Asirgarh Fort - Wikipedia
Asirgarh Fort
Not to be confused with Asigarh Fort.
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Asirgarh Fort is an Indian fortress (qila) situated in the Satpura Range about 20 kilometres (12 mi) north of the city of Burhanpur, in the Indian state of Madhya Pradesh. Because the fortress commands a pass through the Satpuras connecting the valleys of the Narmada and Tapti rivers, one of the most important routes from northern India to the Deccan, it was known as the "key to the Deccan". During the Mughal Era, it was considered that the Deccan started here while the empire from Asirgarh to Delhi was considered Hindustan.
Asirgarh Fort
असीरगढ़ किला
Part of Madhya Pradesh,
 India
Burhanpur

Asirgarh Fort in 2013
Asirgarh Fort
Coordinates21.47°N 76.29°E
Site information
OwnerGovernment of India
Open to
the public
yes
Conditiondilapidated
Site history
Built byAhir Hindus
MaterialsStone, Limestone and Lead
Garrison information
OccupantsAhirs->Faruqi dynasty​->​Mughal​->​Maratha​->​Holkars​->​Shinde​->​British
History
The Asirgarh fort is said to have been built by a king named Asa Ahir in the early 15th century. He was murdered by Nasir Khan of Khandesh.[1][2]
Nasir Khan's descendant Miran Bahadur Khan (1596–1600) declared his independence and refused to pay homage to the Mughal emperor Akbar and his son Daniyal. Akbar marched towards Burhanpur in 1599 and occupied the city. Akbar then besieged Asirgarh fort and captured it on 17 January 1601.[3]
During the Second Anglo-Maratha War, on 18 October 1803, British forces took the pettah of Asigarh with a loss of two killed and five wounded. The fort's garrison subsequently surrendered on the 21st after the attackers had erected a battery.[4]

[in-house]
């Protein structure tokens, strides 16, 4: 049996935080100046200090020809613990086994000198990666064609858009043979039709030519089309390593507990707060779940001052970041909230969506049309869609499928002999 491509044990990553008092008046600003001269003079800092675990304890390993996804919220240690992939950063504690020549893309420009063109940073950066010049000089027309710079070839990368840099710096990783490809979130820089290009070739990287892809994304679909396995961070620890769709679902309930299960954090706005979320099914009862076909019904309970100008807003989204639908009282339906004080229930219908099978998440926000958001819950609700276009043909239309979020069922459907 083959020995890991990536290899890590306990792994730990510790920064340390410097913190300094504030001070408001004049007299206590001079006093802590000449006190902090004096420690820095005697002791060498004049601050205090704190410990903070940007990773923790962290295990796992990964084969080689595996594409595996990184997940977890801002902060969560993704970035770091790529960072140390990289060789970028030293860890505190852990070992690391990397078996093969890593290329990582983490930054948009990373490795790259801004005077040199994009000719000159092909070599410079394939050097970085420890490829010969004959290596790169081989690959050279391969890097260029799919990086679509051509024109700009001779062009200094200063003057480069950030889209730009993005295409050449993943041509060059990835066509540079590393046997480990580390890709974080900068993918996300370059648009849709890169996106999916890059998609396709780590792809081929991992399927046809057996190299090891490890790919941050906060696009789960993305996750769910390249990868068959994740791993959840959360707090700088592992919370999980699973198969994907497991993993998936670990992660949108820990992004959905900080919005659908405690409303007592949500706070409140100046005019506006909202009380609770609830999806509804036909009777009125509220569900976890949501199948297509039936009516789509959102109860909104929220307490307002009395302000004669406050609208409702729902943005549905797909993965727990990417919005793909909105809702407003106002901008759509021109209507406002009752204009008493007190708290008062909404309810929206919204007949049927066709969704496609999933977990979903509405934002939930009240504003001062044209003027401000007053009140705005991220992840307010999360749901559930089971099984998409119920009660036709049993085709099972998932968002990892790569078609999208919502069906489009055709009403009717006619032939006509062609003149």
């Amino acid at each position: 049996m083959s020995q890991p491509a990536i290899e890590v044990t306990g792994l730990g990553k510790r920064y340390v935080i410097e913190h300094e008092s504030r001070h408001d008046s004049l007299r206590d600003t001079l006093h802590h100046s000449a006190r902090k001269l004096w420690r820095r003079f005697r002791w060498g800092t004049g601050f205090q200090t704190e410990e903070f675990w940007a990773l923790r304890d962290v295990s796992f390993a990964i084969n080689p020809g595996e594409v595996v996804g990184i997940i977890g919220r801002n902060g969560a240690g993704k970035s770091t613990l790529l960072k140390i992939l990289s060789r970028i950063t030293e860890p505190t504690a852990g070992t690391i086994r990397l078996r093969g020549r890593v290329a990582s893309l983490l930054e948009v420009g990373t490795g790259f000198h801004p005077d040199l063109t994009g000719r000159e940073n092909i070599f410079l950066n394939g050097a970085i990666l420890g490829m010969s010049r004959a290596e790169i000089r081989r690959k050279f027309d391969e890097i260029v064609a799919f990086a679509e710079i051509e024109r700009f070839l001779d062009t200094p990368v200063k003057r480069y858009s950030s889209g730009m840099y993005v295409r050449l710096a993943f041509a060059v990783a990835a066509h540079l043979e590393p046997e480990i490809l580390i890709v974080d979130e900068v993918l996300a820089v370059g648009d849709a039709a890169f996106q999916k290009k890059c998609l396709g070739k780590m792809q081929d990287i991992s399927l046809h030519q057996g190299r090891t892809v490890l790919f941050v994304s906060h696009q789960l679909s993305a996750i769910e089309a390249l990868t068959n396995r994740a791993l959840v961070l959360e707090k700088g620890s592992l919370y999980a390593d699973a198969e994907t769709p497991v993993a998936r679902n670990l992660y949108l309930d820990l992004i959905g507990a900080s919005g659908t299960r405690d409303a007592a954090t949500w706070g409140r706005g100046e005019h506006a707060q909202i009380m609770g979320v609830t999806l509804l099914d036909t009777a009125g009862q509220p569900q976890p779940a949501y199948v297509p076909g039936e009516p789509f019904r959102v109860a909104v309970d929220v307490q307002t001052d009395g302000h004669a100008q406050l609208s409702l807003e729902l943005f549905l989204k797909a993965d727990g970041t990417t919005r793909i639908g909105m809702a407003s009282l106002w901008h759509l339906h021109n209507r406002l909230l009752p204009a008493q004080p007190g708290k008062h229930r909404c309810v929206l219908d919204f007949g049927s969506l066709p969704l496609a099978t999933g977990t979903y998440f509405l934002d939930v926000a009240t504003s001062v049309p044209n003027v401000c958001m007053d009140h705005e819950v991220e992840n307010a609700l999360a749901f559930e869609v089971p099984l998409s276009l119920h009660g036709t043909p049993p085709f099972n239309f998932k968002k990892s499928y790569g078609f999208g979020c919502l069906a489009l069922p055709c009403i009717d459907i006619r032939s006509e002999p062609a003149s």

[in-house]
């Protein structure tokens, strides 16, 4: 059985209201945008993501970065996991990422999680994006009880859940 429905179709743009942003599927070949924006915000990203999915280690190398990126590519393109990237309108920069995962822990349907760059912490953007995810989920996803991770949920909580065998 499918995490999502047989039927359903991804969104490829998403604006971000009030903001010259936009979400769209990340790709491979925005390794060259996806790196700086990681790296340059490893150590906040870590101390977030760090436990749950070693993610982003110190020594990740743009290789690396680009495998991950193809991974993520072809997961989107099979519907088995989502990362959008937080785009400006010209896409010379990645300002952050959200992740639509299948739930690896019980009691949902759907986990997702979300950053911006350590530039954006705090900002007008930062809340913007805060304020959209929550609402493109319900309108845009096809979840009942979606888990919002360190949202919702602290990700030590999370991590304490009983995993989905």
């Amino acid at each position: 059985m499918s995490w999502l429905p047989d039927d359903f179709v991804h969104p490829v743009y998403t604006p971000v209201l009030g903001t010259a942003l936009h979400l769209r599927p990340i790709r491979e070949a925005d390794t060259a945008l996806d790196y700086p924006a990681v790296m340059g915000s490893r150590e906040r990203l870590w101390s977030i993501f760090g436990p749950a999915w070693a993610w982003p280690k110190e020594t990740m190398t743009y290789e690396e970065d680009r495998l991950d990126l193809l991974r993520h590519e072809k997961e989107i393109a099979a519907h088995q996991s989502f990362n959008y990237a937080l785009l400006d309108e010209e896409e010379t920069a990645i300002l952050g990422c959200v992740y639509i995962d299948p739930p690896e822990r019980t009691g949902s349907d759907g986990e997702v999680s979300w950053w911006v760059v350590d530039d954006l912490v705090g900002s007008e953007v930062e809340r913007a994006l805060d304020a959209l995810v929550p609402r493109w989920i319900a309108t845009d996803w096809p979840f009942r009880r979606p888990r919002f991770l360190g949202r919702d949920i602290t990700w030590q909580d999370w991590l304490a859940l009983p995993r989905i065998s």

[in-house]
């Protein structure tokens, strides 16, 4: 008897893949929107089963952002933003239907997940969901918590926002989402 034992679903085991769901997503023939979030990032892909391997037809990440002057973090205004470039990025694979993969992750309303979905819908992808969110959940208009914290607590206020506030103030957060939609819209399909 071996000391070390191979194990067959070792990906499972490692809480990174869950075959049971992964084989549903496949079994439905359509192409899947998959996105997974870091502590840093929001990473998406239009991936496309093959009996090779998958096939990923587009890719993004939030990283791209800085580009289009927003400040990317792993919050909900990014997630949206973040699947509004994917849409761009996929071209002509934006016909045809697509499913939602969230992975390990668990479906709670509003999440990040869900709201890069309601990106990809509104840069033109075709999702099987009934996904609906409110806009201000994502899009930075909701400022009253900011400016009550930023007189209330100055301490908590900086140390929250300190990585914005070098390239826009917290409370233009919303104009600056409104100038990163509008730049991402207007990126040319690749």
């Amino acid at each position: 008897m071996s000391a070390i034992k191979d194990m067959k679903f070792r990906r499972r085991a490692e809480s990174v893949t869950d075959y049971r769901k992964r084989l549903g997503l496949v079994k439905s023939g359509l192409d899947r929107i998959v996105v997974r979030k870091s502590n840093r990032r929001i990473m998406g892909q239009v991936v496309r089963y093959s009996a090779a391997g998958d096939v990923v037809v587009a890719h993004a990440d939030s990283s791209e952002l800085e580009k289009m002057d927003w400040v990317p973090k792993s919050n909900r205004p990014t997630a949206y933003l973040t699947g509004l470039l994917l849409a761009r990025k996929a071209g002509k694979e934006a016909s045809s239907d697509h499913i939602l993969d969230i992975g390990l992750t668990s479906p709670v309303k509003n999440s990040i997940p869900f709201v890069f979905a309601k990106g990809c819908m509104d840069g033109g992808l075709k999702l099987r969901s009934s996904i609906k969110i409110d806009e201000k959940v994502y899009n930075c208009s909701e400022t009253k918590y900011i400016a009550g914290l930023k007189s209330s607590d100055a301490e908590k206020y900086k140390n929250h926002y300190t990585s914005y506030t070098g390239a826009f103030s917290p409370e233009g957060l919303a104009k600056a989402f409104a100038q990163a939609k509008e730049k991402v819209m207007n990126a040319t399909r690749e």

Toward the end of the Third Anglo-Maratha War in early 1819, the remaining resistance against the British collected at Asirgarh Fort under the command of the qiladar, Jeswant Rao Lar. In March, a massive contingent of combined British army regiments lay siege to Asirgarh, attacking and occupying the town associated with the fort. The 1,200 defenders fought bravely to defend the fort against constant artillery barrages and charges of foot soldiers. They finally surrendered to the British on 9 April 1819 with the loss of 43 men compared to the 323 British casualties. The British victory at The Battle of Asirgarh Fort brought an end to the war.[5][6]
Architecture
The architecture of the fort was influenced by the Mughals, an amalgamation of Islamic, Persian, Turkish and Indian styles. There are three man made ponds to provide a water supply.
There is a temple known as Gupteshwar Mahadev Mandir, dedicated to the Hindu deity Shiva. There is a local legend that Ashwatthama, a character in the Indian epic Mahābhārata, used to come to this temple to worship and offer flowers each morning to Lord Shiva.
There is a ruined mosque with minarets known as Asir Masjid inside the Fort. Apart from the Hindu and Muslim architecture, some ruins are of British origin and there are also British graves. This fort has been deserted following the departure of the British.
References
  1. ^ B H Mehta. Gonds of the Central Indian Highlands Vol II. Concept. p. 569.
  2. ^ Numismatic Digest. Numismatic Society of Bombay, Original from the University of Michigan. 2003. p. 141. Retrieved 22 April 2018.
  3. ^ Sen, Sailendra (2013). A Textbook of Medieval Indian History. Primus. p. 164. ISBN 978-9-38060-734-4.
  4. ^ Reginald George Burton (1908). Wellington's Campaigns in India. Calcutta : Superintendent Govt. Print., India. pp. 67–68. ISBN 978-0-9796174-6-1.
  5. ^ Cannon, Richard (1849). Historical Record of the 67th Foot. London: Parker, Furnivall & Parker.
  6. ^ Burton, R.G. (1910). The Mahratta And Pindari War. Simla: Government Press.
External links
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Last edited on 15 May 2021, at 06:13
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